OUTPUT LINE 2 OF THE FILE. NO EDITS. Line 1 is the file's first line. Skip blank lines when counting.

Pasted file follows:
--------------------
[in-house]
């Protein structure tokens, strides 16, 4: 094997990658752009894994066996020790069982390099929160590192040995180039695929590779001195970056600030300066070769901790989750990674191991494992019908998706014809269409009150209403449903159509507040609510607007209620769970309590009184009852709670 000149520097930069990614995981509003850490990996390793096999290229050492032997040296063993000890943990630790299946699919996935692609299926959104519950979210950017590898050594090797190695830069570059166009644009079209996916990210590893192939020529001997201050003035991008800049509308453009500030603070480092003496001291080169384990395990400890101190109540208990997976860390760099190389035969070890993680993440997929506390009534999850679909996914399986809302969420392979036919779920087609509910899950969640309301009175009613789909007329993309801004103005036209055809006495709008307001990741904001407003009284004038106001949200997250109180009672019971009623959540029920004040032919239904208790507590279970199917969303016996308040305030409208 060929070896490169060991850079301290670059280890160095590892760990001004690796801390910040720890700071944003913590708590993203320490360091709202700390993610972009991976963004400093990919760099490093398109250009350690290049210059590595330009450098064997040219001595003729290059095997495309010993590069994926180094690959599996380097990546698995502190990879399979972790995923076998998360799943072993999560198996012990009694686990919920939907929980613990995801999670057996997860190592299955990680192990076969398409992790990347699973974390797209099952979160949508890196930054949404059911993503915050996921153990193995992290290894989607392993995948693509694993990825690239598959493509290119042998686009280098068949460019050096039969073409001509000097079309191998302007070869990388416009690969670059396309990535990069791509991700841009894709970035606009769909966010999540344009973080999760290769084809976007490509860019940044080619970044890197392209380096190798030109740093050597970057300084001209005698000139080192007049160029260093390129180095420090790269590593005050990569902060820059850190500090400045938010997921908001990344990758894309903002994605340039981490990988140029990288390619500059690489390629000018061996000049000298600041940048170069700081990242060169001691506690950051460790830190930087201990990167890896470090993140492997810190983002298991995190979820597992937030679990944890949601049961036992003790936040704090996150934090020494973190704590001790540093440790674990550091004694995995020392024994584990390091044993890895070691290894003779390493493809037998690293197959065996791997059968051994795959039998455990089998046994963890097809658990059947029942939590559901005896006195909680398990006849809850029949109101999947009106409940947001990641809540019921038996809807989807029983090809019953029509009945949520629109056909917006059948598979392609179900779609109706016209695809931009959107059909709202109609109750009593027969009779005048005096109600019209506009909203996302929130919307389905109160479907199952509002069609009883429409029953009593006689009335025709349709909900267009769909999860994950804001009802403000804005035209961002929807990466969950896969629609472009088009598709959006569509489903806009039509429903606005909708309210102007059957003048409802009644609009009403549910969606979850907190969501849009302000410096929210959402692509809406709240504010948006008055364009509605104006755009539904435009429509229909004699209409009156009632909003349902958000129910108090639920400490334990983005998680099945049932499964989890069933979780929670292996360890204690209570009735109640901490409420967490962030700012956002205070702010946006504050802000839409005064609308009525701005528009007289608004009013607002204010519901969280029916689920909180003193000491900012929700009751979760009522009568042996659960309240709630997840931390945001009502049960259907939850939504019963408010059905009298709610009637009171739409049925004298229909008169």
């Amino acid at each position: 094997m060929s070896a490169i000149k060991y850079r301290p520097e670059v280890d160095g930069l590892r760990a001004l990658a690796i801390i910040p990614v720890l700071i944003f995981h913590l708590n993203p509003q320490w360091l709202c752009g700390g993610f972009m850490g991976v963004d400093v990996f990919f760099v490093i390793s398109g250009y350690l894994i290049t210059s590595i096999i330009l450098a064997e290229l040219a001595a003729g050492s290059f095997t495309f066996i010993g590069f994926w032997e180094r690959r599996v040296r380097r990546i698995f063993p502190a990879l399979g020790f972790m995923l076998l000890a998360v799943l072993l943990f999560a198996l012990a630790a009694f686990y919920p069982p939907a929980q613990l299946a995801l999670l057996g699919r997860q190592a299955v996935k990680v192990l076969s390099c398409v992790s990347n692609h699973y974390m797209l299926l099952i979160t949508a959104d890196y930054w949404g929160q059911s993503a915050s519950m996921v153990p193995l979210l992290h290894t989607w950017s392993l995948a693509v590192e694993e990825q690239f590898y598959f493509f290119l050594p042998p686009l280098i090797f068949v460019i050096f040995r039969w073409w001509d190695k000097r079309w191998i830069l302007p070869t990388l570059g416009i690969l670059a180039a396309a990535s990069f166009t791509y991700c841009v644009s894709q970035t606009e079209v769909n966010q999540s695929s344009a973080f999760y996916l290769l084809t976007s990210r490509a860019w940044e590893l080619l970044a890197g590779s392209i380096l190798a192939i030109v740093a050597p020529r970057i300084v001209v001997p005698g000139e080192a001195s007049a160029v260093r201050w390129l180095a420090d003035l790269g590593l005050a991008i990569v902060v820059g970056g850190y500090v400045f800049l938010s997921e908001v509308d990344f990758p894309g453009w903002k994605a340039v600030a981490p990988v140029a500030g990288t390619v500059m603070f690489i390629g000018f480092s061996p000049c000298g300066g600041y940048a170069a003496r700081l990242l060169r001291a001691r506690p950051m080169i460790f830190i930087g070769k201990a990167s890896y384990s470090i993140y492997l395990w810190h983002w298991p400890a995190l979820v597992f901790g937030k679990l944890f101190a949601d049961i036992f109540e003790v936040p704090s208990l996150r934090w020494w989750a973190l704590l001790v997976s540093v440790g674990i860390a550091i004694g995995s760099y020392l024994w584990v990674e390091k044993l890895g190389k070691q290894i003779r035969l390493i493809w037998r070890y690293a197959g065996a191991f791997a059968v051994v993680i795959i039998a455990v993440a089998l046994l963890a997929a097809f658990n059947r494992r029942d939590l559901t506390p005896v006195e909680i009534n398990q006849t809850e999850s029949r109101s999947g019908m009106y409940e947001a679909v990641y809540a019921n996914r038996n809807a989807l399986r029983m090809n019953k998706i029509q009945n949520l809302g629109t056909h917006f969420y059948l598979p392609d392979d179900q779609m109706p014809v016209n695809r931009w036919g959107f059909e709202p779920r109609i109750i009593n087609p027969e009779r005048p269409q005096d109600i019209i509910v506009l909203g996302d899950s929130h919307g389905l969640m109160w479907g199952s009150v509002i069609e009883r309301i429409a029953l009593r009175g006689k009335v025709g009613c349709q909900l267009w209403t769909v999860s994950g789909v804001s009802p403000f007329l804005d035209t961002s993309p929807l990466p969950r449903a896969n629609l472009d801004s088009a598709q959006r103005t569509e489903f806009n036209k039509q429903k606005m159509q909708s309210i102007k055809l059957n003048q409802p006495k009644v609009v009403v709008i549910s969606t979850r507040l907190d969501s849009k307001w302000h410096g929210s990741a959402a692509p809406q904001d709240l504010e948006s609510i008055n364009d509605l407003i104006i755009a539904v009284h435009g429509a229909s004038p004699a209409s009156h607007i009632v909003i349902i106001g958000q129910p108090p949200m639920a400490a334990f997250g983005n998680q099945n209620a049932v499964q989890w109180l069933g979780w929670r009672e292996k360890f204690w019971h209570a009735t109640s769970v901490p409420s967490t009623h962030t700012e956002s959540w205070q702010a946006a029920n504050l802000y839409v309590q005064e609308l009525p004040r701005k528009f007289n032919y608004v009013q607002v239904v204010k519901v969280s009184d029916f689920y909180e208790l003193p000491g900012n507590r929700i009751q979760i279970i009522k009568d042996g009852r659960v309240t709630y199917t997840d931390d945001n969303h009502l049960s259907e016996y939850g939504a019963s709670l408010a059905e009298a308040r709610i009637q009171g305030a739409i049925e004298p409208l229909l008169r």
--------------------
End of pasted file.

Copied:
């Protein structure tokens, strides 16, 4: 094997990658752009894994066996020790069982390099929160590192040995180039695929590779001195970056600030300066070769901790989750990674191991494992019908998706014809269409009150209403449903159509507040609510607007209620769970309590009184009852709670 000149520097930069990614995981509003850490990996390793096999290229050492032997040296063993000890943990630790299946699919996935692609299926959104519950979210950017590898050594090797190695830069570059166009644009079209996916990210590893192939020529001997201050003035991008800049509308453009500030603070480092003496001291080169384990395990400890101190109540208990997976860390760099190389035969070890993680993440997929506390009534999850679909996914399986809302969420392979036919779920087609509910899950969640309301009175009613789909007329993309801004103005036209055809006495709008307001990741904001407003009284004038106001949200997250109180009672019971009623959540029920004040032919239904208790507590279970199917969303016996308040305030409208 060929070896490169060991850079301290670059280890160095590892760990001004690796801390910040720890700071944003913590708590993203320490360091709202700390993610972009991976963004400093990919760099490093398109250009350690290049210059590595330009450098064997040219001595003729290059095997495309010993590069994926180094690959599996380097990546698995502190990879399979972790995923076998998360799943072993999560198996012990009694686990919920939907929980613990995801999670057996997860190592299955990680192990076969398409992790990347699973974390797209099952979160949508890196930054949404059911993503915050996921153990193995992290290894989607392993995948693509694993990825690239598959493509290119042998686009280098068949460019050096039969073409001509000097079309191998302007070869990388416009690969670059396309990535990069791509991700841009894709970035606009769909966010999540344009973080999760290769084809976007490509860019940044080619970044890197392209380096190798030109740093050597970057300084001209005698000139080192007049160029260093390129180095420090790269590593005050990569902060820059850190500090400045938010997921908001990344990758894309903002994605340039981490990988140029990288390619500059690489390629000018061996000049000298600041940048170069700081990242060169001691506690950051460790830190930087201990990167890896470090993140492997810190983002298991995190979820597992937030679990944890949601049961036992003790936040704090996150934090020494973190704590001790540093440790674990550091004694995995020392024994584990390091044993890895070691290894003779390493493809037998690293197959065996791997059968051994795959039998455990089998046994963890097809658990059947029942939590559901005896006195909680398990006849809850029949109101999947009106409940947001990641809540019921038996809807989807029983090809019953029509009945949520629109056909917006059948598979392609179900779609109706016209695809931009959107059909709202109609109750009593027969009779005048005096109600019209506009909203996302929130919307389905109160479907199952509002069609009883429409029953009593006689009335025709349709909900267009769909999860994950804001009802403000804005035209961002929807990466969950896969629609472009088009598709959006569509489903806009039509429903606005909708309210102007059957003048409802009644609009009403549910969606979850907190969501849009302000410096929210959402692509809406709240504010948006008055364009509605104006755009539904435009429509229909004699209409009156009632909003349902958000129910108090639920400490334990983005998680099945049932499964989890069933979780929670292996360890204690209570009735109640901490409420967490962030700012956002205070702010946006504050802000839409005064609308009525701005528009007289608004009013607002204010519901969280029916689920909180003193000491900012929700009751979760009522009568042996659960309240709630997840931390945001009502049960259907939850939504019963408010059905009298709610009637009171739409049925004298229909008169």